Executions are already done with injections, but why use lethal injections? Instead, use injections that will induce comas. We could call it comacution, instead of execution. A comacuted man would be virtually dead. That might satisfy people on both sides of the debate. Comacution has another advantage. If a comacuted man is later discovered to have been innocent, then it might be possible to revive him. That isn't possible with an executed man.
With that advantage, why isn't it necessarily a good idea? Because comacuted people aren't actually dead. There are issues regarding such things as wills, the census, inheritance, divorces, and so forth. Also, would comacuted people get the care that's needed by somebody who's in a coma? Would such care be expensive for prisons, causing them to send comacuted people to county hospitals? Prisons already send prisoners to county jails. However, the most serious potential problem is that comacution might make the death penalty seem less heinous and, thus, make it easier to impose. That's more sinister than it might seem at first.
As already noted, the legal status of comacuted people might be ambiguous. Whether they're legally alive or legally dead might become a political issue. If they're deemed to be dead, then the consequences could be far reaching. People want to stay young forever. So, if the comacuted people are dead anyway, and expensive to maintain, and already in hospitals, then voters might come to view them as a treasure trove of healthy organs for transplants. Eternal youth is only a vote away.
The demand for healthy organs will always exceed the supply. As the supply provided by comacution dwindles, it might become politically necessary to increase the supply. There's an obvious way to do that. Comacution provides organs for transplants. When people are driven by their fear of old age and death, and they see the supply of replacement organs dwindling, who knows what minor violations might become capital offenses? Our society is already obsessed with prohibition and punishment. If making burglary, for example, into a capital offense will supply more organs, then let's "get tough on crime".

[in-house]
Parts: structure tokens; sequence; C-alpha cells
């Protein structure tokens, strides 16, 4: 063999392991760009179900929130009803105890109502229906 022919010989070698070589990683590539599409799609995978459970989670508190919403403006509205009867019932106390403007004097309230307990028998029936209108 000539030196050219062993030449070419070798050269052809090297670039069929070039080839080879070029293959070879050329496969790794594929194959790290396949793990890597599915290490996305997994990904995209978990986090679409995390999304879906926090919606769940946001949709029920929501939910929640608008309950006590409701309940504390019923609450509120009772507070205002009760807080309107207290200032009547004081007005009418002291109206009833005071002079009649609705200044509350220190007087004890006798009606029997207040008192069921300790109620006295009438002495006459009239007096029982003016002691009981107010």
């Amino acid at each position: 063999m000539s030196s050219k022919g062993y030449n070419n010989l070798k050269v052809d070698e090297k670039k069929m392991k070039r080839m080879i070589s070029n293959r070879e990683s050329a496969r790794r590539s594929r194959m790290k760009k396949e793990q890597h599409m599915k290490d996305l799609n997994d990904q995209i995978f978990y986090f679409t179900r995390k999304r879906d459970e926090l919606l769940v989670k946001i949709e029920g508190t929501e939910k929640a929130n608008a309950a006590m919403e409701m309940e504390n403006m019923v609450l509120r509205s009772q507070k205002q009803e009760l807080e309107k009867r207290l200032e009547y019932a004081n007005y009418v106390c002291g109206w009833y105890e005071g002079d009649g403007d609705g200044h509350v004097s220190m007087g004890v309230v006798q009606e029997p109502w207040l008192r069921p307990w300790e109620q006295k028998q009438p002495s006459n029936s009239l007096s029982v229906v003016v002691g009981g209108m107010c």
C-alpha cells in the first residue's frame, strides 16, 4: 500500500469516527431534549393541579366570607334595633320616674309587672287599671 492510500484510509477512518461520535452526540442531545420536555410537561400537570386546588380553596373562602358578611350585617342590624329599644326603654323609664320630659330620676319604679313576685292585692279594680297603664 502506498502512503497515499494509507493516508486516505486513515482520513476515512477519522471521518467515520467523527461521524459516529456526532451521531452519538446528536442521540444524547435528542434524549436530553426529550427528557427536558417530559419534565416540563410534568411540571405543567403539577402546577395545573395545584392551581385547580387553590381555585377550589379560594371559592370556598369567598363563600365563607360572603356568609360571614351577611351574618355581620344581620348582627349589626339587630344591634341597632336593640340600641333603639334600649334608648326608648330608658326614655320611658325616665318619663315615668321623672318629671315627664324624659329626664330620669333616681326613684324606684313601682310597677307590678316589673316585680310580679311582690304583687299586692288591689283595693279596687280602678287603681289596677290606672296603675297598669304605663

Maybe such things as capital punishment are merely the consequences of our failures. Maybe the real problems are our inability to understand the implications of our attitudes, to correctly predict the consequences of those attitudes, or even to care.
My thanks to the following: SantaClara Bob; Lady Jan the Voluptuous; Betty; Eric, of Ione, California; Jim, of Ione, California; and Sir Donald the Elusive.
It's Great to Be a Guy Because
Availability Assuming the availability of sufficient funds, subscriptions to this newsletter in print, copies of past issues in print, and copies of the website on CDs are available upon request. Funding for this newsletter is from sources over which I don't have any control, so it might become necessary for me to terminate these offers or to cancel one or more subscriptions at any time, without notice. All past issues are available at the address shown below. Contributions are welcome.
Cancellations If you don't want to keep receiving printed copies of this newsletter, then return your copy unopened. When I receive it, I'll terminate your subscription.
Reprint Policy Permission is hereby granted to reproduce this newsletter in its entirety or to reproduce material from it, provided that the reproduction is accurate and that proper credit is given. I do not have the authority to give permission to reprint material that I have reprinted from other sources. For that permission, you must apply to the original source. I would appreciate receiving a courtesy copy of any document or publication in which you reprint my material.
Submissions I consider letters, articles, and cartoons for the newsletter, but I don't pay for them. Short items are more likely to be printed. I suggest that letters and articles be shorter than 500 words but that's flexible depending on space available and the content of the piece.
Payment This newsletter isn't for sale. If you want to make a voluntary contribution, then I prefer cash or U.S. postage stamps. For checks or money orders, please inquire. For PayPal payments, use email@example.com. In case anybody's curious, I also accept gold, silver, platinum, etc. I don't accept anything that requires me to provide ID to receive it.
Sam Aurelius Milam III, editor